But that doesn’t prevent her from usually having an open book close at hand. She always manages to find time to read.
I’d credit both her daughter Nita’s success as a newspaper columnist and daughter Manoula’s founding of an influential small publishing house to her inspiration. The family does buy a bookstore, for one thing, before sending it on its own anew.
Bella also has enough Greek heritage to pass along some of the tradition. Here’s a bit of interaction between Cassia and her aunt Nita I cut from the final version:
They always called me Koukla, by the way, the same thing I sometimes call you.
What’s it mean, exactly? I know it’s a term of endearment, but I’ve just never followed up.
Thea Nita laughs. Oh, something like beautiful doll or baby doll, but it’s always full of affection. Koukla!
For many of us, daily life includes a lot of juggling, one activity or interest in contrast to another. Are you a multi-tasker? Or do you look at the term with derision? Tell us two or more things that frequently compete for your time. Do you have any tips for pulling it off?
Though he’s the youngest of three brothers in my new novel, What’s Left, her uncle Tito winds up as the family patriarch.
As much as Cassia would love for him to fill the emotional void created by the disappearance of her father in an avalanche halfway around the globe, he’s not naturally inclined to be the warm supportive figure she desires. Even her best friend forever Sandra, Tito’s daughter, would agree.
Still, he’s physically present, usually in suit and tie, when required.
And he’s married to Yin, for added friction.
A passage I trimmed from an earlier version gives you a taste of his sensibilities:
Tito, in turn, confirmed Baba’s astonishment at the amount of waste in the food chain, from the way a big pile of an ingredient might cook down into a condensed quantity – that, in addition to all the leftovers that came back on the plates to be washed.
There we have it, quantity over quality! Or appearances over essence. How crass it seems now!
Is there a significant event in your life when you really hoped someone in particular would be there for you – but wasn’t? What happened, and how did you react?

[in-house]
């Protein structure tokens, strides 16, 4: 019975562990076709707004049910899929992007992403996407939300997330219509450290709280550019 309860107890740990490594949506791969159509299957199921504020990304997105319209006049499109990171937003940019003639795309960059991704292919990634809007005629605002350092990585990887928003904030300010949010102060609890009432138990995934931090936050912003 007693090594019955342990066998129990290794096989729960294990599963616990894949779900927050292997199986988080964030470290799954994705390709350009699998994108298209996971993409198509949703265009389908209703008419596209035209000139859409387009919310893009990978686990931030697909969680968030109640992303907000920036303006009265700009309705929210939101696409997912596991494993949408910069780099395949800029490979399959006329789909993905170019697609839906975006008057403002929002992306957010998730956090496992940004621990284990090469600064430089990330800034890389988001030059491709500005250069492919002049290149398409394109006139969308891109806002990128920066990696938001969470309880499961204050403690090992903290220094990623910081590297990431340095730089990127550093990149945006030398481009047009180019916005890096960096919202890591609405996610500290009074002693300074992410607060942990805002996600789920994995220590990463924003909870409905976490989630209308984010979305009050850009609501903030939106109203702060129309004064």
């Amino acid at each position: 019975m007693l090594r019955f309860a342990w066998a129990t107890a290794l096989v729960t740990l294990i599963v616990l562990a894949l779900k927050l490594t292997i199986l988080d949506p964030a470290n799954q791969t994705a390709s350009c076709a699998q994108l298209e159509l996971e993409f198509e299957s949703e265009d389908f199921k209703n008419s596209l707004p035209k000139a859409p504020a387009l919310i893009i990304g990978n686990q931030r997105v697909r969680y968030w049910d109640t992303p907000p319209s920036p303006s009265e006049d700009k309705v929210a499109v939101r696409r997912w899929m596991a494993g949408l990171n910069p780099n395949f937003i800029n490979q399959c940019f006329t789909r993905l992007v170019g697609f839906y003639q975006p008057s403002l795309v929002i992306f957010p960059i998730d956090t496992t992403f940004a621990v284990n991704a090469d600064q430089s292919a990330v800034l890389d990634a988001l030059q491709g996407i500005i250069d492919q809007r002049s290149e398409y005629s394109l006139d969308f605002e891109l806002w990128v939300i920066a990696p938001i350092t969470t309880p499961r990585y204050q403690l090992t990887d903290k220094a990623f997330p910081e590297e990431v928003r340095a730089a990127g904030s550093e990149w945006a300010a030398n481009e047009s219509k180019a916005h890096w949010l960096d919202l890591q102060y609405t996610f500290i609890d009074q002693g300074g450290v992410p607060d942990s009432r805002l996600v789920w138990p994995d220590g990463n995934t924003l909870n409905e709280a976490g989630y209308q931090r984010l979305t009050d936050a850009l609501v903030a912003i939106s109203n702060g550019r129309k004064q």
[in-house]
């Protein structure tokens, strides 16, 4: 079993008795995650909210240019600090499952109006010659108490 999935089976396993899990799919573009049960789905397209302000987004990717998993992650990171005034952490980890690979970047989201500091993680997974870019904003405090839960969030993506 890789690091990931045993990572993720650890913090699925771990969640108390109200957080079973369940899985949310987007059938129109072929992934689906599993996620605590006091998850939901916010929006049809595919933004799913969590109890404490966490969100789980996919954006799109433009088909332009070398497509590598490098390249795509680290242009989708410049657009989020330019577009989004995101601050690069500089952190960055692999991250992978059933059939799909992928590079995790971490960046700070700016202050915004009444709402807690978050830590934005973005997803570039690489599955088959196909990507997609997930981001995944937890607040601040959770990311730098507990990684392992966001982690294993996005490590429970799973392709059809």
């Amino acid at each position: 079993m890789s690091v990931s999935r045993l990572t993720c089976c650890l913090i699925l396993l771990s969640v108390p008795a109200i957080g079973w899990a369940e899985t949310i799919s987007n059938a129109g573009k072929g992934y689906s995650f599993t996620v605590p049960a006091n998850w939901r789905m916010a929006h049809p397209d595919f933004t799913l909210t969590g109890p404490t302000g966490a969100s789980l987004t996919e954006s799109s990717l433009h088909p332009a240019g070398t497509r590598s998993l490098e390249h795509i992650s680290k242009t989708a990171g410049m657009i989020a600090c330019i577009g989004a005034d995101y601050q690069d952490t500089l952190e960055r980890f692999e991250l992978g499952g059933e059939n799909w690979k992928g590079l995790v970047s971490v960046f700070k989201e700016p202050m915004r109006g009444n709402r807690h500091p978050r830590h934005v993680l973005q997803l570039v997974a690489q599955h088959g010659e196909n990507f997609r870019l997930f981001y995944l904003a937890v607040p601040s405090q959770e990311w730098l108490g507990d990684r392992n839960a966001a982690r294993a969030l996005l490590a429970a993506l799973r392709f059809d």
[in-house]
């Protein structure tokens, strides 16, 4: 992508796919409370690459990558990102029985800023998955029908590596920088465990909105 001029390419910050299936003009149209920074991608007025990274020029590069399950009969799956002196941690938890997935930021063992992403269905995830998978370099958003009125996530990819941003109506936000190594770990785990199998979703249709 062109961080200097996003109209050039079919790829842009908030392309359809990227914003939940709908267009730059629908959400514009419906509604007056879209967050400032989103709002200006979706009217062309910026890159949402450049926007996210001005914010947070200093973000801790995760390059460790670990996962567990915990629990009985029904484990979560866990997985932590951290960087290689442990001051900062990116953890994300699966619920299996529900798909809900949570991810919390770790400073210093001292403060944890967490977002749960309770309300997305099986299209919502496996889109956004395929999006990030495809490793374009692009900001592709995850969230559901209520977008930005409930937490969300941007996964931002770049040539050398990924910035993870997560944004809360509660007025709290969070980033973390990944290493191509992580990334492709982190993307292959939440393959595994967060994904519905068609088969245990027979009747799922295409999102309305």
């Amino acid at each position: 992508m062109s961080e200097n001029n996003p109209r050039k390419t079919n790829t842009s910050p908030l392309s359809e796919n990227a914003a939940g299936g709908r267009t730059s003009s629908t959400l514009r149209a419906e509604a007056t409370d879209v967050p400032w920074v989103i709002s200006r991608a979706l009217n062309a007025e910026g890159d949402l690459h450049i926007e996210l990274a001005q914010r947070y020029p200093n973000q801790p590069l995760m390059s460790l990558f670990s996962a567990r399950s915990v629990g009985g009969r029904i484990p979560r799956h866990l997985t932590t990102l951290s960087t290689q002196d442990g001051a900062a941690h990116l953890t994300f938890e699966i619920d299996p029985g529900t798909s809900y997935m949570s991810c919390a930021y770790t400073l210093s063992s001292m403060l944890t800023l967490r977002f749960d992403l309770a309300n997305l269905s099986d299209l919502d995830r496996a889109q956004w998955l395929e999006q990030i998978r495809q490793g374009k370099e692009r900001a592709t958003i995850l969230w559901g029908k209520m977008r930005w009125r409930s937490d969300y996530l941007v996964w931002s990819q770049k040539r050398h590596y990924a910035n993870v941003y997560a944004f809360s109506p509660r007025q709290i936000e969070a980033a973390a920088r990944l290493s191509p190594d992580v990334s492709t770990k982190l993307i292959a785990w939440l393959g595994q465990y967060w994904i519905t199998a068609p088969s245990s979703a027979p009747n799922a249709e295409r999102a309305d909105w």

In her family’s past, there may have been scenes food like this.
I’ve waffled at times on my decision to add her other maternal great-grandparents to my new novel, What’s Left. It was already a big book with a big story when their role expanded, even as I was repeatedly pondering what else could be eliminated without detracting from the whole.
One bold quick cut would take Ilias and Maria out altogether. The story line would be tighter if Bella’s parents had simply rejected her when she tells them she’s marrying into Cassia’s family. But Ilias the Cypriot Greek and his wife, the Cuban-born Maria, insist on inserting their own spicy ingredients to the stew.
For one thing, they strengthen Bella’s emerging role as the family matriarch. For another, they loosen the symmetry of the brothers/brothers-in-law and sisters/sisters-in-law at the helm of the family restaurant that had hired Bella at the outset of the war years. And, my, how they dote on her baby Dimitri and then his brothers and sisters as they come along.
Their embellishments add humanity and warmth. And so they move in – and stay.
I’ve become a big believer in adopting people into the family – one’s who aren’t blood relations but belong all the same. Is that something you, too, do?
Who is your favorite family member? What makes that person special? How do you think that individual sees you in return?
In my new novel, What’s Left, her mother’s grandparents sail from Patras, Greece, to America in the years just before the First World War. In contrast, her father’s side appears to have farmed the Midwest in the oblivion of forever.
In observance of Independence Day, here are images from the Library of Congress in homage to those immigrants who arrived in that period by way of Ellis Island in New York Harbor.